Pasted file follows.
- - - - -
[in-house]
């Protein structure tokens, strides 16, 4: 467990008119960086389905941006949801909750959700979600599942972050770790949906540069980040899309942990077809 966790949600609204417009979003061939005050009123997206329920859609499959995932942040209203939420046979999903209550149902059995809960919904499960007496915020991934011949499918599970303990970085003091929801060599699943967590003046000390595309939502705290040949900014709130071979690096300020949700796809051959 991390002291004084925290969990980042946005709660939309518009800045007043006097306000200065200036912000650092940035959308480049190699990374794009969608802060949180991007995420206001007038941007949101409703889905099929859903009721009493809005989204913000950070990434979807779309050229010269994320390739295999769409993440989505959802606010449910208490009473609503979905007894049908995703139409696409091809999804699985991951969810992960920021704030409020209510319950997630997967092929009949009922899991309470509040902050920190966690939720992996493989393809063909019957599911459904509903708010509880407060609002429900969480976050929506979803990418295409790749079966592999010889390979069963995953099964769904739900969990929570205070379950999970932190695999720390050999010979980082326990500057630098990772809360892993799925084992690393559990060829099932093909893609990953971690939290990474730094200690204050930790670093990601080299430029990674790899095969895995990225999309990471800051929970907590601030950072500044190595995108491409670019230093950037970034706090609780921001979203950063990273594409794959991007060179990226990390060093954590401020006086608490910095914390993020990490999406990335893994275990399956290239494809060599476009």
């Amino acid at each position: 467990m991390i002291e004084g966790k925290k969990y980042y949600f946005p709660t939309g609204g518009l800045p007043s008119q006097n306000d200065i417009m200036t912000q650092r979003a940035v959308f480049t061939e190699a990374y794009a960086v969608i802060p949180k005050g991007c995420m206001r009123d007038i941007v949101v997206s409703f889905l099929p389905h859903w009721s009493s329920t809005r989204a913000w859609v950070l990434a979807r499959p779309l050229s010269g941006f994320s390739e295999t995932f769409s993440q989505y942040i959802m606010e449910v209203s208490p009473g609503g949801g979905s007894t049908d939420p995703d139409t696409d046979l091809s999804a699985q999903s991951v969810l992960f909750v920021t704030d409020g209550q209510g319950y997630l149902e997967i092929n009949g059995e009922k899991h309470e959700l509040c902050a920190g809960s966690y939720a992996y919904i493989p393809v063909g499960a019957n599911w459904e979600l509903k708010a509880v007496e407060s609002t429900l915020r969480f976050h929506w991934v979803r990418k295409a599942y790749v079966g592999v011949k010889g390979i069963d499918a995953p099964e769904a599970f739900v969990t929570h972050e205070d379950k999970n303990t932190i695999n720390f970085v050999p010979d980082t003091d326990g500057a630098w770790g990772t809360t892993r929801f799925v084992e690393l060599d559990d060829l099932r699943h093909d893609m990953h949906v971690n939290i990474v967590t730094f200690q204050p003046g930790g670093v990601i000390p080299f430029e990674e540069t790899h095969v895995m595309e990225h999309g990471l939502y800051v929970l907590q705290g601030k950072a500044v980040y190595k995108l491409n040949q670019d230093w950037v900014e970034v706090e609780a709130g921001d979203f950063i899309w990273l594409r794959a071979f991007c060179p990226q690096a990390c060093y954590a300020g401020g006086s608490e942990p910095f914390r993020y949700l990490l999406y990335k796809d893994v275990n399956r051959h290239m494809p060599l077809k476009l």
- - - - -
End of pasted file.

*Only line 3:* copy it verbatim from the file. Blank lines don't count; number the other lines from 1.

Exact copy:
């Amino acid at each position: 467990m991390i002291e004084g966790k925290k969990y980042y949600f946005p709660t939309g609204g518009l800045p007043s008119q006097n306000d200065i417009m200036t912000q650092r979003a940035v959308f480049t061939e190699a990374y794009a960086v969608i802060p949180k005050g991007c995420m206001r009123d007038i941007v949101v997206s409703f889905l099929p389905h859903w009721s009493s329920t809005r989204a913000w859609v950070l990434a979807r499959p779309l050229s010269g941006f994320s390739e295999t995932f769409s993440q989505y942040i959802m606010e449910v209203s208490p009473g609503g949801g979905s007894t049908d939420p995703d139409t696409d046979l091809s999804a699985q999903s991951v969810l992960f909750v920021t704030d409020g209550q209510g319950y997630l149902e997967i092929n009949g059995e009922k899991h309470e959700l509040c902050a920190g809960s966690y939720a992996y919904i493989p393809v063909g499960a019957n599911w459904e979600l509903k708010a509880v007496e407060s609002t429900l915020r969480f976050h929506w991934v979803r990418k295409a599942y790749v079966g592999v011949k010889g390979i069963d499918a995953p099964e769904a599970f739900v969990t929570h972050e205070d379950k999970n303990t932190i695999n720390f970085v050999p010979d980082t003091d326990g500057a630098w770790g990772t809360t892993r929801f799925v084992e690393l060599d559990d060829l099932r699943h093909d893609m990953h949906v971690n939290i990474v967590t730094f200690q204050p003046g930790g670093v990601i000390p080299f430029e990674e540069t790899h095969v895995m595309e990225h999309g990471l939502y800051v929970l907590q705290g601030k950072a500044v980040y190595k995108l491409n040949q670019d230093w950037v900014e970034v706090e609780a709130g921001d979203f950063i899309w990273l594409r794959a071979f991007c060179p990226q690096a990390c060093y954590a300020g401020g006086s608490e942990p910095f914390r993020y949700l990490l999406y990335k796809d893994v275990n399956r051959h290239m494809p060599l077809k476009l």